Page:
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Intel's Dot.station: Why the DOJ Was Right

Intel Enters the Linux Appliance Field

  • June 22, 2000
  • By Paul Ferris

The people who thought that the DOJ lawsuit against Microsoft was bad for consumers got a wake-up call today. Intel has announced the "Dot.station" (name sponsored by the Department of Redundancy Department), a Linux-based device that comes with a hard drive, and is mostly intended for Web surfing and e-mail. A home appliance currently slated to cost around $500.

I've seen some analysts speculating that this price is too close to a modern low-end PC, and that for "about as much" a consumer can purchase a PC instead:

Ok, so let's accept that 60 percent figure. I do, by the way. From my experience, most people that don't have a PC today in that remaining 40 percent don't seem to want the complexity or they simply don't have the cash.

The people in the PC industry that are pointing to these so-called "low-cost" PCs are ignoring the fact that most of those contracts with ISPs heavily subsidize the high cost of the so-called modern personal computer running the Windows operating system. I've noticed a lot of these PCs lately have been coming with MSN (The Microsoft Network, a would-be competitor to AOL) contracts. Not that Microsoft would unfairly use their desktop to compete with anyone, mind you.

In other words, that $500 PC with a 36-month ISP contract down at the local software shack is really a higher cost unit with a lease option for the remaining few hundred dollars. It has a hidden price tag much higher than the one the consumer is seeing.

What that likely means is that the dot.station will be coming out at lower real costs than these PCs. That extra "few hundred dollars" mentioned above is not only going to be lower, it's likely going to cause people to think "hmm, I'd like one of these babies in the living room, and the kitchen as well."

It's possibly going to make the price as low as VCRs used to cost, and a lot of people have VCRs in their living rooms. I speculate about the percentages, but it's likely that this device will make it into more houses than PCs--very likely that remaining 40 percent mentioned above. Possibly bringing Internet services to people who today would have a really hard time affording a typical personal computer or for whom a typical PC is simply too complex.

So, what about consumer harm? Examine the trial testimony, and you will find that Intel was threatened by Microsoft last time it tried something even remotely similar. Intel at the time had an Internet software lab, and was working on products that Microsoft found were too competitive for its taste.

Oh, don't forget, Microsoft at the time wasn't all that concerned about harming consumers by eliminating competition. That only came later when its neck was at stake.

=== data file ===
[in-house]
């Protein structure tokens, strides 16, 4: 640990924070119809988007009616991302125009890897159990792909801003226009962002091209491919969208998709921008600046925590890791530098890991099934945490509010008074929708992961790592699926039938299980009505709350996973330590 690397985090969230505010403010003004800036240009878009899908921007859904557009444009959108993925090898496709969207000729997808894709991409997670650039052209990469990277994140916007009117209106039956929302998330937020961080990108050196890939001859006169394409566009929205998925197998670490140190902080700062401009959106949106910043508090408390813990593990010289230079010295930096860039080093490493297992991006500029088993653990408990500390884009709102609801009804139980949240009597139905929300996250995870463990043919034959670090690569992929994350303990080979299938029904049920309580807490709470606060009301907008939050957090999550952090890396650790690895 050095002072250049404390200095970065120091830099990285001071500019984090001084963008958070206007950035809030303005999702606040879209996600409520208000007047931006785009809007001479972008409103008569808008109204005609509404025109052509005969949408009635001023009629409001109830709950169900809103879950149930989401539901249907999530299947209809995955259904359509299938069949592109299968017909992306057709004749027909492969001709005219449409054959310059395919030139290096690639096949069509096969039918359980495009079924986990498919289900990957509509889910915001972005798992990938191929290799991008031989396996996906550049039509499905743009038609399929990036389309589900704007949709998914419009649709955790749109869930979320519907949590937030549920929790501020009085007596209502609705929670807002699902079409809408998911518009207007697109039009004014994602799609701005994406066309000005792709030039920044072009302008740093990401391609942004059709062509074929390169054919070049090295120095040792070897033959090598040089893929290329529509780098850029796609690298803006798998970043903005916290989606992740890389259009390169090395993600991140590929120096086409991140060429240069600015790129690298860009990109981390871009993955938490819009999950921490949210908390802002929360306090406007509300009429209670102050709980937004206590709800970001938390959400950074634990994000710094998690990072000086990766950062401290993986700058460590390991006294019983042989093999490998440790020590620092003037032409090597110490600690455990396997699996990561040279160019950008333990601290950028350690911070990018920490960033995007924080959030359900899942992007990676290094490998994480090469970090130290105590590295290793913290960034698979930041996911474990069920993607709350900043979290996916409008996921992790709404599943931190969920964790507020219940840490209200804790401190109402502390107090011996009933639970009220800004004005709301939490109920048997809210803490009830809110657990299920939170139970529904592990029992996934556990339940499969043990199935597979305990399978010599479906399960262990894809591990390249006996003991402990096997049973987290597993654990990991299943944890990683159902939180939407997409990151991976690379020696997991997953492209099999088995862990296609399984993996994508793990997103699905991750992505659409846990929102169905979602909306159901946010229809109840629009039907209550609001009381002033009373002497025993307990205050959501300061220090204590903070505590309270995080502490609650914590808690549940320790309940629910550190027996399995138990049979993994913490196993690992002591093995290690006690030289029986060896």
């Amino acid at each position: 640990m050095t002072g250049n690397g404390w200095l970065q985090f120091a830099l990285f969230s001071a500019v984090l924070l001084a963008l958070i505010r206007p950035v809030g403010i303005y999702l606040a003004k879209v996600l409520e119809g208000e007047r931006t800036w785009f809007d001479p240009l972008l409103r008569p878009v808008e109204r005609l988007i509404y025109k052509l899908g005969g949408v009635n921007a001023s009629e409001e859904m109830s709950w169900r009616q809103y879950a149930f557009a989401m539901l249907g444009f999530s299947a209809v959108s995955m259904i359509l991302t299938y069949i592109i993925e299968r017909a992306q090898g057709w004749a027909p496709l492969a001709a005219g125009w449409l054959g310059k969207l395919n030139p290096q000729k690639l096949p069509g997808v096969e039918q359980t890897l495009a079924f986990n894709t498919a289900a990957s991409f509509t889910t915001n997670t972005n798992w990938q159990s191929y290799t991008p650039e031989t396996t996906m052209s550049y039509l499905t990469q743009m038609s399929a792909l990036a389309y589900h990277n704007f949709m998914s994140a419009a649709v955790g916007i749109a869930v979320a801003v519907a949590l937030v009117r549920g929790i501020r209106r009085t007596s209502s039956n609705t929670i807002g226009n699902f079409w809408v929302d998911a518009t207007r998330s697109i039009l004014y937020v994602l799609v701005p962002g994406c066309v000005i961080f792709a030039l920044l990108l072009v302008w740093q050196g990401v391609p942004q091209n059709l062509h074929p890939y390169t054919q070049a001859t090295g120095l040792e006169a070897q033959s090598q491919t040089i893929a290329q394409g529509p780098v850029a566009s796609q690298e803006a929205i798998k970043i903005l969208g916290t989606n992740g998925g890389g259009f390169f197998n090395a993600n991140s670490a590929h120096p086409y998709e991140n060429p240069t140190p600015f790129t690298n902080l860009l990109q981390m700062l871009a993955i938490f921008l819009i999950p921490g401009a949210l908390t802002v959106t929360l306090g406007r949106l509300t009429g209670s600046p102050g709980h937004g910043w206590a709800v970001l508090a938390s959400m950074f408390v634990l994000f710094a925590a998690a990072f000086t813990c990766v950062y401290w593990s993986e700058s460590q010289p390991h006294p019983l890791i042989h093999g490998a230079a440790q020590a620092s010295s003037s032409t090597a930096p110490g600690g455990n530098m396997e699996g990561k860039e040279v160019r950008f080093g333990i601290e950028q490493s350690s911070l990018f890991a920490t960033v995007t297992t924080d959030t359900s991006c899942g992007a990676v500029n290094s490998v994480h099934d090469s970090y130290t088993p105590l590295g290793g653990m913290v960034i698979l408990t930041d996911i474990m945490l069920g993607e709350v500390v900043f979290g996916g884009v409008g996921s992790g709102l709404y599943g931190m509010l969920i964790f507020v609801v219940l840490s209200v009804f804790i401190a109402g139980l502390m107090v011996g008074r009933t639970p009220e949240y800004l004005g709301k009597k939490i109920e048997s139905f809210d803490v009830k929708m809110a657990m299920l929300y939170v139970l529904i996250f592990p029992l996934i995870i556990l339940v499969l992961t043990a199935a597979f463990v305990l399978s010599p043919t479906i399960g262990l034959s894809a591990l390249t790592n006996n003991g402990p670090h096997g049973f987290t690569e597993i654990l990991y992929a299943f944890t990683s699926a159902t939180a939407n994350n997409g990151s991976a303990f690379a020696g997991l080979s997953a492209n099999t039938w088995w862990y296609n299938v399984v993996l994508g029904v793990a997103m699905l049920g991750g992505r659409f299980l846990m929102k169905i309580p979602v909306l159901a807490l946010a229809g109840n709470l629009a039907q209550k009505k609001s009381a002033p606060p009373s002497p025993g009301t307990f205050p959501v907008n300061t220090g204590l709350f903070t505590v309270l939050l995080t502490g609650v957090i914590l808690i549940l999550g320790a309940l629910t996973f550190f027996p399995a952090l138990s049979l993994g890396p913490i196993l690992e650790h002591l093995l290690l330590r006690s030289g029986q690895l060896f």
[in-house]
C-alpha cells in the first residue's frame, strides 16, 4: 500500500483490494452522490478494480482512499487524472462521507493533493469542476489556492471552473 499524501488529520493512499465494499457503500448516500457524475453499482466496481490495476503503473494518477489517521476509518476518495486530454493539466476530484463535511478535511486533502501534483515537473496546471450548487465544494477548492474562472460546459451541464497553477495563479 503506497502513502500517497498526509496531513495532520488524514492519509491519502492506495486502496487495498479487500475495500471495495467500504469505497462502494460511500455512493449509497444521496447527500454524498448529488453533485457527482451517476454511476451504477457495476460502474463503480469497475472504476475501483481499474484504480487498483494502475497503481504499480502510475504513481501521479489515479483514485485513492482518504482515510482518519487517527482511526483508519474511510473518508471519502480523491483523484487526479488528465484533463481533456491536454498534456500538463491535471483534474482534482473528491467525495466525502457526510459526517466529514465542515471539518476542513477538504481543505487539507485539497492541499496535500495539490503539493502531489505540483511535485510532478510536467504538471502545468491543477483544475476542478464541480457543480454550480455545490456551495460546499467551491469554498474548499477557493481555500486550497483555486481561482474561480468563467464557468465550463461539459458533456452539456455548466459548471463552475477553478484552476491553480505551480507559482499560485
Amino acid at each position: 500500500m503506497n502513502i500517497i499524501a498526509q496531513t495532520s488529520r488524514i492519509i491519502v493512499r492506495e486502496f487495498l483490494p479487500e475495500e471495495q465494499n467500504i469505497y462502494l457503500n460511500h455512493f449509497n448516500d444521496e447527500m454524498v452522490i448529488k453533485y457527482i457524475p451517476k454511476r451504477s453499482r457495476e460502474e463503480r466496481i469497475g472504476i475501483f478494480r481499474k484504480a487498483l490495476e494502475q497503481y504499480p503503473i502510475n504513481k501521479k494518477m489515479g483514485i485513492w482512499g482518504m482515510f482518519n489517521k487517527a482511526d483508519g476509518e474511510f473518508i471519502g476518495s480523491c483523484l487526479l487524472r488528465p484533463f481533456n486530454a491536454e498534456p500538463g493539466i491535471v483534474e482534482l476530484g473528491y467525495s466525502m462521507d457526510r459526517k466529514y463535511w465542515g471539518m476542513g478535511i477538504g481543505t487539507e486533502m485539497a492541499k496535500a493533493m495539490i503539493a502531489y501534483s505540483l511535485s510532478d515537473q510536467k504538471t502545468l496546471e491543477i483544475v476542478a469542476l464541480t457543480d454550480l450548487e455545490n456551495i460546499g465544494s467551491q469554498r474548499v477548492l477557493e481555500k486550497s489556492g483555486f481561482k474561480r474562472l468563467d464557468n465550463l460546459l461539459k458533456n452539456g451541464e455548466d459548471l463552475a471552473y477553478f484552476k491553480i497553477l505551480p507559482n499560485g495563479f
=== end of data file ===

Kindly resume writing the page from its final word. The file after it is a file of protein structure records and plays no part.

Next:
The threat was baffling to some, but obvious to me--if Intel got into the software business, it could commoditize Windows and give consumers more choice in operating systems--potentially, someday, possibly.

My, how times change. Today Intel has announced something that's competing almost directly in the PC space; in fact, other than the name it's very much a desktop PC in small form factor--it even has a hard drive.

I know I've seen other embedded Linux devices that are slated to cost half as much as Intel's unit, with no hard drive at all and that perform similar tasks. It's only a matter of time before devices like that become rather commonplace.

What of embedded Windows? What of PCs competing in this same space? Well, the answer is rather obvious. On a $250-$500 device there's very little room for a $200 O/S that requires an enormous amount of resources to perform. Linux fits the bill for many reasons, and its time has obviously come. This space is going to be huge over the next few years.

Is this new technology? Not really--people have been speculating about it for years and the enabling hardware isn't that far of a stretch from some of the PDAs that are commonplace at the moment. The only roadblocks to this market have been the unfairly positioned interests that are now somewhat curbed thanks to the current legal actions against Microsoft.

One of the greatly parroted misconceptions about the DOJ lawsuit against Microsoft centers around the idea that consumers have not been harmed by Microsoft's monopolistic actions.

As new computing paradigms appear and new markets emerge, all consumers will benefit greatly. We cannot alter history and see the effects to know if consumers were harmed in the past, but the events of today will demonstrate clearly to anyone with a grain of common sense that consumers have been helped by the recent legal actions against Microsoft.

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